Supreme Court Rejects Appeal Challenging Washington State’s ‘Conversion Therapy’ Ban

But legal experts predict the high court will likely take up another legal challenge to state laws barring therapy for patients dealing with unwanted same-sex attraction, while some courts, researchers and therapists dispute the scientific basis for the bans.

The 2022 report acknowledged that coercive, sometimes physically abusive, practices once employed to alter same-sex attraction had been discontinued back in the mid-1990s and that talk therapy and counseling were the norm today.
The 2022 report acknowledged that coercive, sometimes physically abusive, practices once employed to alter same-sex attraction had been discontinued back in the mid-1990s and that talk therapy and counseling were the norm today. (photo: Prostockstudio / Shutterstock)

WASHINGTON — The U.S. Supreme Court has declined to hear a challenge to the state of Washington’s ban on so-called 'conversion therapy' for minors seeking help with unwanted same-sex attraction or gender-identity issues. 

The Dec. 11 split decision by the high court ended the legal challenge to Washington state’s ban brought by Brian Tingley, a Tacoma-based Christian marriage and family counselor. 

The law imposes fines and other penalties, including possible revocation of a professional license, on therapists who violate the restrictions, and Tingley argued that the state Legislature had improperly censored his ability to speak freely during counseling sessions about sexual orientation and gender identity.

But while the high court’s ruling was a bitter disappointment for the therapist and his lawyers at the Alliance Defending Freedom, legal experts told the Register that the justices would likely take up a similar case soon — and that there was reason for hope if they do, with three justices already registering support for the therapist’s appeal and circuit courts issuing split rulings. 

“I think the court will take one of these cases sooner or later, but they aren’t ready yet,” Douglas Laycock, a leading First Amendment scholar and the Robert E. Scott Distinguished Professor of Law Emeritus at the University of Virginia Law School, told the Register.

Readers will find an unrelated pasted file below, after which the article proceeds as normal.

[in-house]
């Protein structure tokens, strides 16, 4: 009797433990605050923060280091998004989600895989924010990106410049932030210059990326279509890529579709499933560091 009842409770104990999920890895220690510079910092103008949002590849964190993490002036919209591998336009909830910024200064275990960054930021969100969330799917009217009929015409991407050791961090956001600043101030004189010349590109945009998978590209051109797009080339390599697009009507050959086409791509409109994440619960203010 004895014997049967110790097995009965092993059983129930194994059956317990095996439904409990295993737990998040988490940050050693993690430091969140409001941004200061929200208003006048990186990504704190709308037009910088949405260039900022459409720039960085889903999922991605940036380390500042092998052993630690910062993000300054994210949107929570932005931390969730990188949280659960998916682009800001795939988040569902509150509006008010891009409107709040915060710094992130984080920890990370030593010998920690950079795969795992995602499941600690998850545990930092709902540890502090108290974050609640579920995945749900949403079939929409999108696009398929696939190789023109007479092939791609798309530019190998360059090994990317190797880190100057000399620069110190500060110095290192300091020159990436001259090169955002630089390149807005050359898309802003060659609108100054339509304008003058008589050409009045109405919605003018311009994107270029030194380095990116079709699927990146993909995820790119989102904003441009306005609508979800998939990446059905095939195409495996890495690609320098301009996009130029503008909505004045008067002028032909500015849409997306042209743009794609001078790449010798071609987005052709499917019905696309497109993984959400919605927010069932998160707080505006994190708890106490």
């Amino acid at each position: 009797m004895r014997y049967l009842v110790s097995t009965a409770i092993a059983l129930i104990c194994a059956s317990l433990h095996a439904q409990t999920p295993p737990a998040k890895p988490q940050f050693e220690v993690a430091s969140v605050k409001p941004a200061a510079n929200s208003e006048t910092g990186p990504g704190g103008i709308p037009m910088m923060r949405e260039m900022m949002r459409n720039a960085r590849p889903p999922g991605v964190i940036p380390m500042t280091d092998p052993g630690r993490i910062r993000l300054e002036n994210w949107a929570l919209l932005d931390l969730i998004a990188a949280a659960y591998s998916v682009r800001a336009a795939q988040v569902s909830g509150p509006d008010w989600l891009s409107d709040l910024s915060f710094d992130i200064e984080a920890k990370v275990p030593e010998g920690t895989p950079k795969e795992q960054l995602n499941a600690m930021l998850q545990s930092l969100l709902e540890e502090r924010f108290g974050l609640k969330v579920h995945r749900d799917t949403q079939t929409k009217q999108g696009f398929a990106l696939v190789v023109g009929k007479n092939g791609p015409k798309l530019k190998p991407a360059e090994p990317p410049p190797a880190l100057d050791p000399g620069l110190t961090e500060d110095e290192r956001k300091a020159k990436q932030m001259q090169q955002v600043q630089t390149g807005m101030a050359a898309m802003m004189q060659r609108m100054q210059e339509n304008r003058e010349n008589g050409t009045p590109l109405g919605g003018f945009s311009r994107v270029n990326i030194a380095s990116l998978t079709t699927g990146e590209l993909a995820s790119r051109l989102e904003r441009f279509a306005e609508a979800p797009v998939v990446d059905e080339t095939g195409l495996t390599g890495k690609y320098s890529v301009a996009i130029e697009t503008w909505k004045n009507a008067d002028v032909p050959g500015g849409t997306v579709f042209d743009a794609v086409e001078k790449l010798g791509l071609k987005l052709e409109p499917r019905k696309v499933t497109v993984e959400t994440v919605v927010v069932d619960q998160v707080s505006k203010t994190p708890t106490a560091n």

Washington is among more than 20 U.S. states, along with the District of Columbia, to bar counseling designed to help minors overcome same-sex attraction or gender dysphoria — a treatment often referred to as SOCE, or sexual orientation change efforts.

Washington’s statute defines conversion therapy as “efforts to change behaviors or gender expressions, or to eliminate or reduce sexual or romantic attractions or feelings toward individuals of the same sex.” But while the state law bans SOCE for minors, it allows therapies that promote “acceptance, support and understanding” of same-sex attraction and gender expression that does not align with a client’s biological sex. 

In 2022, the 9th U.S. Court of Appeals rejected Tingley’s First Amendment claim in a ruling that backed the Evergreen State’s right “to regulate the safety of medical treatments performed under the authority of a state license.” 

However, Tingley’s legal challenge got a more respectful hearing when his appeal reached the desks of Justices Clarence Thomas, Samuel Alito and Brett Kavanaugh. 

“This petition asks us to consider whether Washington can censor counselors who help minors accept their biological sex,” Thomas wrote in his dissent. “Because this question has divided the courts of appeals and strikes at the heart of the First Amendment, I would grant review.” 

The dissents from the three justices have encouraged opponents of conversion therapy bans to nurture hopes for a future victory at the high court. 

“It takes only four justices to put another case on the court’s docket,” Gerard Bradley, a specialist on the U.S. Constitution at the University of Notre Dame Law School, told the Register. 

“I also think that, when the court hears such an appeal, a majority will strike down the bans as violative of the constitutional guarantee of free speech.”
Bradley noted that the court’s denial of review in the Washington case “sets no precedent of any kind and does not cast a negative light on so-called conversion therapies in states where it is lawful to practice them.”